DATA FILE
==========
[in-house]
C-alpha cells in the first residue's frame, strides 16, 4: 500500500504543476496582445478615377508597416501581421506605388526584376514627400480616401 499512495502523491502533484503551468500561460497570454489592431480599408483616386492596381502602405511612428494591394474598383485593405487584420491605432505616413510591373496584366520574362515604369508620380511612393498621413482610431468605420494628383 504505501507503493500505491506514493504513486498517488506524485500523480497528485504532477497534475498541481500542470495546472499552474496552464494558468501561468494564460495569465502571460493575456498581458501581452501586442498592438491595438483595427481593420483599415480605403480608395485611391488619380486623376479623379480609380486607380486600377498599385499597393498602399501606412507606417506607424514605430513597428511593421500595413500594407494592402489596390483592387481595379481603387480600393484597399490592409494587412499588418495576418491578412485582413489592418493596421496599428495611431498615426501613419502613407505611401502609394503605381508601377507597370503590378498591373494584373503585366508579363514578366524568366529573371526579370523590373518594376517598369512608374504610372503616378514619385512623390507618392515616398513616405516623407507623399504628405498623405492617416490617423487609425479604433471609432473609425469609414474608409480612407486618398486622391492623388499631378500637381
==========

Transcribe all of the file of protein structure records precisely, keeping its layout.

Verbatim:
[in-house]
C-alpha cells in the first residue's frame, strides 16, 4: 500500500504543476496582445478615377508597416501581421506605388526584376514627400480616401 499512495502523491502533484503551468500561460497570454489592431480599408483616386492596381502602405511612428494591394474598383485593405487584420491605432505616413510591373496584366520574362515604369508620380511612393498621413482610431468605420494628383 504505501507503493500505491506514493504513486498517488506524485500523480497528485504532477497534475498541481500542470495546472499552474496552464494558468501561468494564460495569465502571460493575456498581458501581452501586442498592438491595438483595427481593420483599415480605403480608395485611391488619380486623376479623379480609380486607380486600377498599385499597393498602399501606412507606417506607424514605430513597428511593421500595413500594407494592402489596390483592387481595379481603387480600393484597399490592409494587412499588418495576418491578412485582413489592418493596421496599428495611431498615426501613419502613407505611401502609394503605381508601377507597370503590378498591373494584373503585366508579363514578366524568366529573371526579370523590373518594376517598369512608374504610372503616378514619385512623390507618392515616398513616405516623407507623399504628405498623405492617416490617423487609425479604433471609432473609425469609414474608409480612407486618398486622391492623388499631378500637381